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The impact of office-based care on hospitalizations for ambulatory care sensitive conditions



The aim of the study was to quantify the impact of specific medical services in the ambulatory sector (SA) on hospitalizations for ambulatory care sensitive conditions (ACSCs), in order to be able to assess whether and under what conditions specific ambulatory treatments could serve to lower the hospitalization rate.

Data source

The analysis is based on administrative data showing the complete provision of medical services in the ambulatory sector in Germany and data from other sources. The data were provided by the National Association of Statutory Health Insurance Physicians, the Federal Statistical Agency, the Federal Office of Construction and Regional Planning, and the Federal Insurance Agency.

Study design

The impact of an increase in specific medical services on hospitalizations for ACSCs was estimated using linear spatial models at the level of the 413 German counties and county boroughs for the years 2007 and 2008. To allow for an undistorted estimation of the coefficients, SA and physician density were instrumented using a two-stage ‘least squares’ approach. The SA and the rate of hospitalizations for ACSCs were age-standardized. In the models, a well-defined set of covariates was controlled for.

Principal findings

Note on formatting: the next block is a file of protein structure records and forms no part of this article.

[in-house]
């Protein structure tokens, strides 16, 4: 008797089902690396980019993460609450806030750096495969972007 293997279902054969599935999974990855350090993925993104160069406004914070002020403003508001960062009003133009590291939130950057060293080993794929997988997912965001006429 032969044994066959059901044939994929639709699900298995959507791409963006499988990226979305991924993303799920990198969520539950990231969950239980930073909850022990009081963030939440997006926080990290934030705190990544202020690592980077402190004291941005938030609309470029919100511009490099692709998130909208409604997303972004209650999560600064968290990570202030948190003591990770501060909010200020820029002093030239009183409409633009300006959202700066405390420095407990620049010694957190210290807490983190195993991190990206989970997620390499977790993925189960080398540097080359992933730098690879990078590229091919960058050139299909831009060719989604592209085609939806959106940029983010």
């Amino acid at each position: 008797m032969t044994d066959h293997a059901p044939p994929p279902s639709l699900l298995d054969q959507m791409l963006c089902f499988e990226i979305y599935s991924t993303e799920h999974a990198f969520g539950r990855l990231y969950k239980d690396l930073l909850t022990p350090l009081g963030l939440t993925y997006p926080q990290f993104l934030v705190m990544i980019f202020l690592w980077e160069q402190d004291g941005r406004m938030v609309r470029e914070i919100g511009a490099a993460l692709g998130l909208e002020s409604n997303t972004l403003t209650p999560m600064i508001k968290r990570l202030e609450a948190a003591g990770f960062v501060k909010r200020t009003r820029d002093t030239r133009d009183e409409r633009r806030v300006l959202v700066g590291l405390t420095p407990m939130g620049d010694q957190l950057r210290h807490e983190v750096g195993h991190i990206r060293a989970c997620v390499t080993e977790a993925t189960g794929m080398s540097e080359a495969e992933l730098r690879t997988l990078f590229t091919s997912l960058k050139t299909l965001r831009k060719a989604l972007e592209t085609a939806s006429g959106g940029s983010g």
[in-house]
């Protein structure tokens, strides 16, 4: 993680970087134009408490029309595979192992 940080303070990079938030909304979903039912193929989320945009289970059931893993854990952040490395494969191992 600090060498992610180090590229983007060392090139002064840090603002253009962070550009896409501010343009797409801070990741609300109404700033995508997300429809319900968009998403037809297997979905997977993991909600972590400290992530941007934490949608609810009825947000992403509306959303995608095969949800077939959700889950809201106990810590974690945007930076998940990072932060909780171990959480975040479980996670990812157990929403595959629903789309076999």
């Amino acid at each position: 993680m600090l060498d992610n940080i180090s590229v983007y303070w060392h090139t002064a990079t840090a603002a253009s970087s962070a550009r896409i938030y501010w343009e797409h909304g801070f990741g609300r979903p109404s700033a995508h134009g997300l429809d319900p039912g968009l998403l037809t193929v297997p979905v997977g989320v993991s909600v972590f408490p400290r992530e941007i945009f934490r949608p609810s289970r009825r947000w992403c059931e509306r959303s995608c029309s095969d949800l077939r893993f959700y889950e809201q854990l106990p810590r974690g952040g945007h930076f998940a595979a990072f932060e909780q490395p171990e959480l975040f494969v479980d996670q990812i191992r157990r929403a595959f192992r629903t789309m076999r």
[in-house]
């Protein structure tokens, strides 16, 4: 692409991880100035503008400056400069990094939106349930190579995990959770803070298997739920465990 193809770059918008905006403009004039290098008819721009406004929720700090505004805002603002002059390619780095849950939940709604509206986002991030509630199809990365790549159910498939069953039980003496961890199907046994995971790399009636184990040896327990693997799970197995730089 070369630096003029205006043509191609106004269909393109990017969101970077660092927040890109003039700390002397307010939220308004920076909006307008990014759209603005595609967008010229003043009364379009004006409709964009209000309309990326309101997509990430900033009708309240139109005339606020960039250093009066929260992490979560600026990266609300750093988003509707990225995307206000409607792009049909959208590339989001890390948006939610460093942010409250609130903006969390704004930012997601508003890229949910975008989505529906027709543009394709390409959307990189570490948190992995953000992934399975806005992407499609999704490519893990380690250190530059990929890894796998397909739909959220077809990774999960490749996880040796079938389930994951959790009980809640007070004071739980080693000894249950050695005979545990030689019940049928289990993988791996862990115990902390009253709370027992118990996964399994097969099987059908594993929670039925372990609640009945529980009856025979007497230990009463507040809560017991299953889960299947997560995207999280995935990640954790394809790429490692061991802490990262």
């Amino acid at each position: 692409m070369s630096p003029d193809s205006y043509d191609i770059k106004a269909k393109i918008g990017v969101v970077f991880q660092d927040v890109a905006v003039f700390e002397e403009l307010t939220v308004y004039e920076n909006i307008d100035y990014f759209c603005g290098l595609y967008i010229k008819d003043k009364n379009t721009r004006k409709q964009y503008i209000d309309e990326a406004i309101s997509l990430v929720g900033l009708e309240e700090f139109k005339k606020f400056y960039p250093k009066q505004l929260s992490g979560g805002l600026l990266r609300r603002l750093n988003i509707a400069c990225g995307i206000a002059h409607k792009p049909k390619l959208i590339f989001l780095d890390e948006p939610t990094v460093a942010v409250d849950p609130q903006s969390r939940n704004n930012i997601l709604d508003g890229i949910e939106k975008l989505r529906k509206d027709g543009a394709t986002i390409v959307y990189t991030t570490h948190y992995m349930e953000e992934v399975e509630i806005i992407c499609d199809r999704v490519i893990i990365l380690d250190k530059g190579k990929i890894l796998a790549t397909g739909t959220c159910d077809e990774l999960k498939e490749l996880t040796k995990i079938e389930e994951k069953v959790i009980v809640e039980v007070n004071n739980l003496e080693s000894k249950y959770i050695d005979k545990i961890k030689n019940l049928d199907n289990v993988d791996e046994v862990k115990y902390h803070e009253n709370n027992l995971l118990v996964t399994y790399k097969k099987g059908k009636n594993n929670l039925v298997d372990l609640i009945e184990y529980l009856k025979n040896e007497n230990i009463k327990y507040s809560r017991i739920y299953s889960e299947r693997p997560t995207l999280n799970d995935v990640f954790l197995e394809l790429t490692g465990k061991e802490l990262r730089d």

According to the models, an additional € spent on ACSC treatment decreases the rate of hospitalizations for ACSCs for women and men up to an annual Uniform Value Scale For Doctors’ Fees point value of approximately 6,891 and 5,735, respectively. The correlation is not linear but, as suspected, exhibits diminishing marginal returns.


Our models suggest that additional medical services reduce the rate of hospitalizations for ACSCs but that this correlation depends on the absolute level of office-based services in a county, all covariates being held equal. Ceteris paribus counties with a very high volume of services exhibit ‘flat-of-the-curve medicine’, while counties with a very low current level of specific medical services benefit most from an increase in those specific services.

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  1. Although the inclusion of the spatial lag solves the problem of omitted regressors, it also creates an endogeneity problem since a weighted average of endogenous values does not represent an exogenous regressor. This endogeneity problem can also be solved by an instrument variable approach, whereby spatial lags of the exogenous values serve as instruments for the spatial lag of the dependent variables.


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Correspondence to Leonie Sundmacher.



Empirical Bayes adjustment

Depending on the size of a county’s or county borough’s population, the rate of hospitalizations for ACSCs are subject to random fluctuations of, in some cases, considerable magnitude. The empirical Bayes approach weights the rate of hospitalizations for ACSCs according to its expected random errors as follows [13]:

$${\text{ACSC}}_{i} = 1 + \left( {\frac{{{\text{Range}}_{i} }}{{({\text{Range}}_{i} + {\text{StdE}}_{i}^{2} )}}} \right)\left( {{\text{ACSC}}_{i} - 1} \right) ; {\text{StdE}}_{i} = \frac{{({\text{ACSC}}_{i} - {\text{Rate}}_{i} )}}{{{\text{ACSC}}_{i}^{0.5} }}$$

where RANGE represents the range of the ACSCs rate in a county or county borough i and StdE the standard error. The empirical Bayes adjustment thus causes rates of hospitalizations for ACSCs that are based on a small number of ACSCs with a high range to be given a lower weighting in the estimation.

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Sundmacher, L., Kopetsch, T. The impact of office-based care on hospitalizations for ambulatory care sensitive conditions. Eur J Health Econ 16, 365–375 (2015).

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